Under the Tuscan Sun

Under the Tuscan Sun

2.5 out of 5 2.5 out of 5 2.5 out of 5 2.5 out of 5 2.5

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Picture it…Italy…2003. A divorced college professor (Diane Lane) visits Tuscany at the behest of her lesbian best friend Patti (Sandra Oh), buys a shabby villa on a whim and waits around for her abject self-loathing to give way to personal happiness. As directed by Audrey Wells (Guinevere), Under the Tuscan Sun is more or less a living, breathing facsimile of the Oprah magazine. Wells is clearly enamored of Italian traditions and the country’s ravishing landscapes, but she’s not a strong visual storyteller and certainly not confident enough to allow the country’s vistas or Lane’s equally gorgeous but weathered expression to silently evoke the story’s obsession with fate. Because the characters have a way of speaking the film’s cute subtext, this easy-breezy ode to self-discovery works considerable overtime to lecture Lane’s depressed Frances about happiness and the mysteries of life, often filtering her misery through various discourses on Italian neo-realism. Wells assumes the audience’s ignorance of all things Italian, and as such any scene with Lindsay Duncan’s Katherine (an American with delusions of Anita Ekberg) engaging La Dolce Vita or Nights of Cabiria feels more condescending than helpful. But even if the film lacks a certain magical realist flare to really ignite the story’s playful obsession with serendipitous occurrences, Under the Tuscan Sun is ennobled by its very ordinariness. Wells barely makes mention of Patti’s lesbianism—for her, she’s just another ordinary woman looking to live an extraordinary life. Katherine recalls a conversation with Federico Fellini and how the famous director told her: “You have to live spherically.” The film begins with lonely Frances leaving a steely, unwelcoming metropolis and ends with her discovering family in the Mediterranean countryside. In the film’s lascivious men and hysterical women, Wells makes love to classic Italian clichés that art has forever imitated (and vice versa), and in bombarding Frances with endless coincidences and missed opportunities, she sweetly celebrates the mysteries of life and those little forks in the road that so many of us ignore or take for granted. Now, if only there wasn’t so much emphasis on the supposedly forward-thinking Frances trying to snag a man.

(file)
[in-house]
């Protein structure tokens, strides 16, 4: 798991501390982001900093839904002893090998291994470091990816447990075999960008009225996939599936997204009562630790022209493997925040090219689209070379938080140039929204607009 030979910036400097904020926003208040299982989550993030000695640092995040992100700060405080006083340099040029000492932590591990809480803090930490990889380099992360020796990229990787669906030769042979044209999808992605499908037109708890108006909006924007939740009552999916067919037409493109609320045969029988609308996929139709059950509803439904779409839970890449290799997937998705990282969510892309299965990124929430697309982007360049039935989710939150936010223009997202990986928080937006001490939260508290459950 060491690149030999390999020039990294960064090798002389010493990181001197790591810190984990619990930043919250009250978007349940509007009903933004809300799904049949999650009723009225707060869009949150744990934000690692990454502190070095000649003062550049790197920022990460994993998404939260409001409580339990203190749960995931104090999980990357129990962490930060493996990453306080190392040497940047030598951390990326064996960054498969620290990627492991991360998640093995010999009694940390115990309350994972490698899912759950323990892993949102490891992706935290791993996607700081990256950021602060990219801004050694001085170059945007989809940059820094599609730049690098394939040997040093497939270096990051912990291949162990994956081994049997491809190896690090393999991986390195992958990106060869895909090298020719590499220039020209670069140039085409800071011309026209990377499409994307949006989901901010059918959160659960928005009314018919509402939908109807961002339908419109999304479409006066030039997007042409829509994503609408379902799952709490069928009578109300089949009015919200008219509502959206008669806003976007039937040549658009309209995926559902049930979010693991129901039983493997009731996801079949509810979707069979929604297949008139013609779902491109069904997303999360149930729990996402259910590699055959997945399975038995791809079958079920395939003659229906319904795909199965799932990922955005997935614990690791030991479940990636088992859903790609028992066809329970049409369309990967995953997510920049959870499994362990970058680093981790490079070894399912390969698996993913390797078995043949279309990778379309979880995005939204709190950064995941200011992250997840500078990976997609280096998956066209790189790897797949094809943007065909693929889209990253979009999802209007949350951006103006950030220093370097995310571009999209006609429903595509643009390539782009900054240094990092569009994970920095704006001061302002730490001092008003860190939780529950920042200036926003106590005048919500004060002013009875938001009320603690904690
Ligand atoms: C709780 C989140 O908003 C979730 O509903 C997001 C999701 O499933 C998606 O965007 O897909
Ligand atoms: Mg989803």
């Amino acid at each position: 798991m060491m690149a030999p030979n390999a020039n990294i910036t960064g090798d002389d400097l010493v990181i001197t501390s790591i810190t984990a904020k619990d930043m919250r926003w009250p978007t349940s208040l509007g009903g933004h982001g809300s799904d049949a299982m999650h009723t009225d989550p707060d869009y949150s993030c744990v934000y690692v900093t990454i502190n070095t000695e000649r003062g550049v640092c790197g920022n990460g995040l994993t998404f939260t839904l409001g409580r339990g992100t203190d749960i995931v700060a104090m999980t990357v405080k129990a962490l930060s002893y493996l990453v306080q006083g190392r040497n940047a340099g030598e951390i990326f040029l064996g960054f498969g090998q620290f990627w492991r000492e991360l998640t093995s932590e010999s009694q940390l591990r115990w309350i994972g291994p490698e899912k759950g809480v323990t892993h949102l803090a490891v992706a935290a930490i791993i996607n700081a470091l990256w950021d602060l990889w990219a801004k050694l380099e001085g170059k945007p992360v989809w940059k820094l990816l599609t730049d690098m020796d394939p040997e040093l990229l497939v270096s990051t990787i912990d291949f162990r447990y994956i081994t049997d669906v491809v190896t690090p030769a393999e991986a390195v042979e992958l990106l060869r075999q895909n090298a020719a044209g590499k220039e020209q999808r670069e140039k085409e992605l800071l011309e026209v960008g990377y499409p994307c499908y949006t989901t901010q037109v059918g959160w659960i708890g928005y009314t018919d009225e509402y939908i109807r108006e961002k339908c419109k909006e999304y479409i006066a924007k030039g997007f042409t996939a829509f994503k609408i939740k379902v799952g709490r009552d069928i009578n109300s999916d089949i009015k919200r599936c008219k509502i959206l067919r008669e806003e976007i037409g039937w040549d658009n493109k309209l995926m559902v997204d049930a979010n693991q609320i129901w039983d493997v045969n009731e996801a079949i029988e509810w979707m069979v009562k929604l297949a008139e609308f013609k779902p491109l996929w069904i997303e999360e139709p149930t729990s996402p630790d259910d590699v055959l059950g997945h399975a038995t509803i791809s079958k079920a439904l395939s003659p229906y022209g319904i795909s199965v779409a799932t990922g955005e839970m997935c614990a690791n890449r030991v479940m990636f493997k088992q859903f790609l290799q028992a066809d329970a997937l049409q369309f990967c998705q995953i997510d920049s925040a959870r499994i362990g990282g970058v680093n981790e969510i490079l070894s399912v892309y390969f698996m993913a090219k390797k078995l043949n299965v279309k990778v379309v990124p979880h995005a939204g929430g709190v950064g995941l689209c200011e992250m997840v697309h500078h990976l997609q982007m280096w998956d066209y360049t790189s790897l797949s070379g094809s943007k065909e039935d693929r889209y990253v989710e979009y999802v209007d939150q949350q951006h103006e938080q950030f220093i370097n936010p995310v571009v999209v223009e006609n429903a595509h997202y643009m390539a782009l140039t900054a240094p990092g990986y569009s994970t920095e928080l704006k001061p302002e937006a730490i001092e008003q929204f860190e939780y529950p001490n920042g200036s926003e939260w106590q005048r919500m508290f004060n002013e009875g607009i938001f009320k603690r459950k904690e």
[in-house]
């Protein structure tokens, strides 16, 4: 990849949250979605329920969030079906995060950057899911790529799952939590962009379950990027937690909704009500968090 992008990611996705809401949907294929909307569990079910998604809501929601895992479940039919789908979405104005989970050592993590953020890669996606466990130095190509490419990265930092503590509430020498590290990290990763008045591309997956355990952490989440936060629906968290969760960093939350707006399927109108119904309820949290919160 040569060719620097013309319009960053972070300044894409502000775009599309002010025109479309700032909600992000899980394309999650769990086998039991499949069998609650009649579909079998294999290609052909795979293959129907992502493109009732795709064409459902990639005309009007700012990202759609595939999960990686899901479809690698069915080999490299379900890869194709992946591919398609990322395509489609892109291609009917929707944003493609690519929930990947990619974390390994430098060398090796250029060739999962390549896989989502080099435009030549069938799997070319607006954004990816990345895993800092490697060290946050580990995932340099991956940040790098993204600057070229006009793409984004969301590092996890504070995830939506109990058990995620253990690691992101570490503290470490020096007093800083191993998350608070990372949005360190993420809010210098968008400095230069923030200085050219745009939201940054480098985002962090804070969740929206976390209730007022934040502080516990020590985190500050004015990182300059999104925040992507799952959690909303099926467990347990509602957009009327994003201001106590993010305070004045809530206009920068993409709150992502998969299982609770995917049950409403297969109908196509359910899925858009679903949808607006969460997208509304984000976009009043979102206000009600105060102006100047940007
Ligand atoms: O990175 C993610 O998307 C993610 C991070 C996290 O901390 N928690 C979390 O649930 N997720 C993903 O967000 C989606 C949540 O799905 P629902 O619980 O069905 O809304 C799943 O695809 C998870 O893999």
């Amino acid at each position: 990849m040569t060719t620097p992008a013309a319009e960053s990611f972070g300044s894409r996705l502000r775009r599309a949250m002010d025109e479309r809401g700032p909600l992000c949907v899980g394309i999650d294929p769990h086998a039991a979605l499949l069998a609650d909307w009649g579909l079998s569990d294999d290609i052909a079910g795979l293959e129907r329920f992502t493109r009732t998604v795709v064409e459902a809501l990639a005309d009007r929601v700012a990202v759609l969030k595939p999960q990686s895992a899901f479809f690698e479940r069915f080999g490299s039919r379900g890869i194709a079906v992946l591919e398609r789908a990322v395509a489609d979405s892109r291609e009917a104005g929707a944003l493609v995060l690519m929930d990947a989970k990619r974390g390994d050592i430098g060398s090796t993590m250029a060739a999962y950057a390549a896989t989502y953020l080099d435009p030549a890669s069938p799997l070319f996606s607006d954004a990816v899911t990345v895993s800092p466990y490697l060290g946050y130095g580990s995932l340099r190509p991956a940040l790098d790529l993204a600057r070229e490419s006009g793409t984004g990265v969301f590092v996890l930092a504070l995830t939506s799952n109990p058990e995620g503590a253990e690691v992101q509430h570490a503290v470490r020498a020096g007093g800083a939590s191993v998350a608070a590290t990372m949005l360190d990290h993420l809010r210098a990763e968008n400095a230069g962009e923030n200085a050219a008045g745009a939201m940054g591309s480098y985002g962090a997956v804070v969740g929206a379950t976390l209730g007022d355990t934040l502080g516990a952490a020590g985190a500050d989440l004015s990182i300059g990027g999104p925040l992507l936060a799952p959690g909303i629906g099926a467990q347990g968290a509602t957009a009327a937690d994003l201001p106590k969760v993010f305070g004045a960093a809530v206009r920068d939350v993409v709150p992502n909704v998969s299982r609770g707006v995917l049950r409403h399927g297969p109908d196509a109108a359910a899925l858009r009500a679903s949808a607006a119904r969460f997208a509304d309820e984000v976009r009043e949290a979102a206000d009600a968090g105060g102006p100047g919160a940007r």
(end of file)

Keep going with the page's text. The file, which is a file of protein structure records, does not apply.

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DVD | Soundtrack
Distributor
Touchstone Pictures
Runtime
113 min
Rating
PG-13
Year
2003
Director
Audrey Wells
Screenwriter
Audrey Wells
Cast
Diane Lane, Sandra Oh, Raoul Bova, Vincent Riotta, Dan Bucatinsky, Lindsay Duncan, Kate Walsh, Valentine Pelka, Kristoffer Ryan Winters